Can road pricing be used to make LA’s transportation system more equitable?

By Rayla Bellis

California nonprofit TransForm and the Natural Resources Defense Council (NRDC) recently released a new report and toolkit with guidance for bringing equity into the implementation of congestion pricing. While conversations about congestion pricing and equity often focus on minimizing the negative—reducing disproportionate impacts to low-income residents—the report authors argue a different paradigm: that pricing strategies can be used to improve the equity of transportation systems overall by harnessing the potential efficiencies to address systemic inequities.

The report is timely for the LA region. In late January, the Board of the Los Angeles County Metropolitan Transportation Authority (LA Metro) opted to delay a proposal to explore congestion pricing options for the region, citing a need to weigh and address equity implications before moving forward. The Board approved a motion tasking Metro with developing an “equity strategy” for congestion pricing through consultation with experts and stakeholders before advancing further. TransForm’s and NRDC’s new report, Pricing Roads, Advancing Equity, could help provide some of the answers needed to move forward.

The Board made the decision to delay after considering a variety of financing strategies, including congestion pricing, for 28 projects that LA Metro aims to complete before the 2028 Olympics. Metro CEO Phil Washington had previously endorsed congestion pricing for Los Angeles in December, arguing that rush-hour tolls on drivers could fund free fares on public transit in the region and help accelerate those 28 projects. Metro is considering three pricing options: cordon pricing, similar to London, Singapore, and Stockholm; a vehicle mileage fee, similar to the road usage charge in Oregon and a California pilot project conducted in 2016-2017, and a corridor charge applied to 10 heavily congested corridors. The board’s decision reflects concerns from critics that pricing would penalize low-income workers in the region who rely on their cars to get to and perform their jobs, and that the region does not currently have the transit service needed to give all residents a viable alternative to driving.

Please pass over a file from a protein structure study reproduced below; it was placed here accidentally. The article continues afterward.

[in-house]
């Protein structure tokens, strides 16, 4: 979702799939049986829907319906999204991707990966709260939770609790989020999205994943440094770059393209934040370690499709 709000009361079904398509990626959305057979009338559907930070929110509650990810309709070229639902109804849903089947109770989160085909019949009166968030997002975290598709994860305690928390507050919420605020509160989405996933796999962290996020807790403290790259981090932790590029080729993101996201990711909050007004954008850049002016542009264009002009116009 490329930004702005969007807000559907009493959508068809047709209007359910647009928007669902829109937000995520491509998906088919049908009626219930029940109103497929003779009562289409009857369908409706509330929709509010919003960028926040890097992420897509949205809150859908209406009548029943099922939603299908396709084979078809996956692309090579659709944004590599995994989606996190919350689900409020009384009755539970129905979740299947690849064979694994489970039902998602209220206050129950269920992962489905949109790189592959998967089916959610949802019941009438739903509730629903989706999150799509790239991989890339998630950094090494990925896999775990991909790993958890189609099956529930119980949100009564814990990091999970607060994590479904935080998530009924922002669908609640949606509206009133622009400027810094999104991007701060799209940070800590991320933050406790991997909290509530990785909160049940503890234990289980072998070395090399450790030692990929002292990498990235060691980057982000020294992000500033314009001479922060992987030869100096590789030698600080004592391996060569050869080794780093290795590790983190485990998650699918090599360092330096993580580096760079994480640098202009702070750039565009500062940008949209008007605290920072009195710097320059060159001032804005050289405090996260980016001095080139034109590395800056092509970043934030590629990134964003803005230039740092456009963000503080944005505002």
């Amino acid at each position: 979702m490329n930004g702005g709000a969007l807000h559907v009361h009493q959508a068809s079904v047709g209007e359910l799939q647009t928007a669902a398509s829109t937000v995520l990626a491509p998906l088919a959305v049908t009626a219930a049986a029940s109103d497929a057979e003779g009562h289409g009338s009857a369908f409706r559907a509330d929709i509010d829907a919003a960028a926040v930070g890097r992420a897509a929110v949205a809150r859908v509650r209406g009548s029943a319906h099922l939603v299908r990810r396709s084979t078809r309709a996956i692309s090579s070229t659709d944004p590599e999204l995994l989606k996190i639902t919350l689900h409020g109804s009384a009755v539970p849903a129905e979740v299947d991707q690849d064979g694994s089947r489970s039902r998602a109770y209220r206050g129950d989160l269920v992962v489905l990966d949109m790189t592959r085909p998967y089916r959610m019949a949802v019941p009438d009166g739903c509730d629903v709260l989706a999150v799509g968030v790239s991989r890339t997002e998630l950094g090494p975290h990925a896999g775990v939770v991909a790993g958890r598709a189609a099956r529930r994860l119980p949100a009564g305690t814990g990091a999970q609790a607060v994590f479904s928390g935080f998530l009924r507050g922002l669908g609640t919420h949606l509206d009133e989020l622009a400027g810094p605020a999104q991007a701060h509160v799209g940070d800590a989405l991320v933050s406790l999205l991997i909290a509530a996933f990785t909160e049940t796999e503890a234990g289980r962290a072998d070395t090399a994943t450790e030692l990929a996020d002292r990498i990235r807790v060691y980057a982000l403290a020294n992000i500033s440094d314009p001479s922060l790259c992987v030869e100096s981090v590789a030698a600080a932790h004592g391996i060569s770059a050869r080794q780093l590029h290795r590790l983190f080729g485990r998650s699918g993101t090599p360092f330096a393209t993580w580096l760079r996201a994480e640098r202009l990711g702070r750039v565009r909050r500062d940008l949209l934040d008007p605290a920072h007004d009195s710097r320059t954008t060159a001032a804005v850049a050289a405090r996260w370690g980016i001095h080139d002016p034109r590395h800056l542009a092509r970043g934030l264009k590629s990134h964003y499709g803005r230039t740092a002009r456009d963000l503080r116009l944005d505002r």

Pricing Roads, Advancing Equity argues that congestion pricing can be equitable if equity considerations and meaningful engagement are made a central part of implementation from beginning to end. The report provides guidance and examples for achieving two types of equitable outcomes: “process equity,” or the full participation of vulnerable communities in the process, and “outcome equity,” which the report defines based on affordability, access to opportunities, and community health.

The authors also argue that the current system—free roads, with the inefficiencies, congestion, and pollution they bring—already perpetuates inequity and disproportionately harms vulnerable communities in ways that congestion pricing could help address. In Los Angeles, this means sitting in congestion that eats up an extra 100 hours each year on average, resulting in less time with families, fewer hours for business owners on service calls, and daycare late fees for parents with less flexible schedules, as NRDC notes.

Strategies recommended in the report include offering discounts and exemptions to low-income drivers and people with disabilities, as well as investing the revenue from congestion pricing into free or reduced-price transit and walking and biking infrastructure. While Virginia is using the revenues from the new variable tolling on I-66 in northern VA to fund new and expanded bus routes and bike share stations, no state has yet used revenue from road pricing to provide free transit, as LA Metro’s CEO has suggested. Discussions will resume when the full Metro board meets next on Feb. 28.

Rayla Bellis is a Program Manager at SSTI.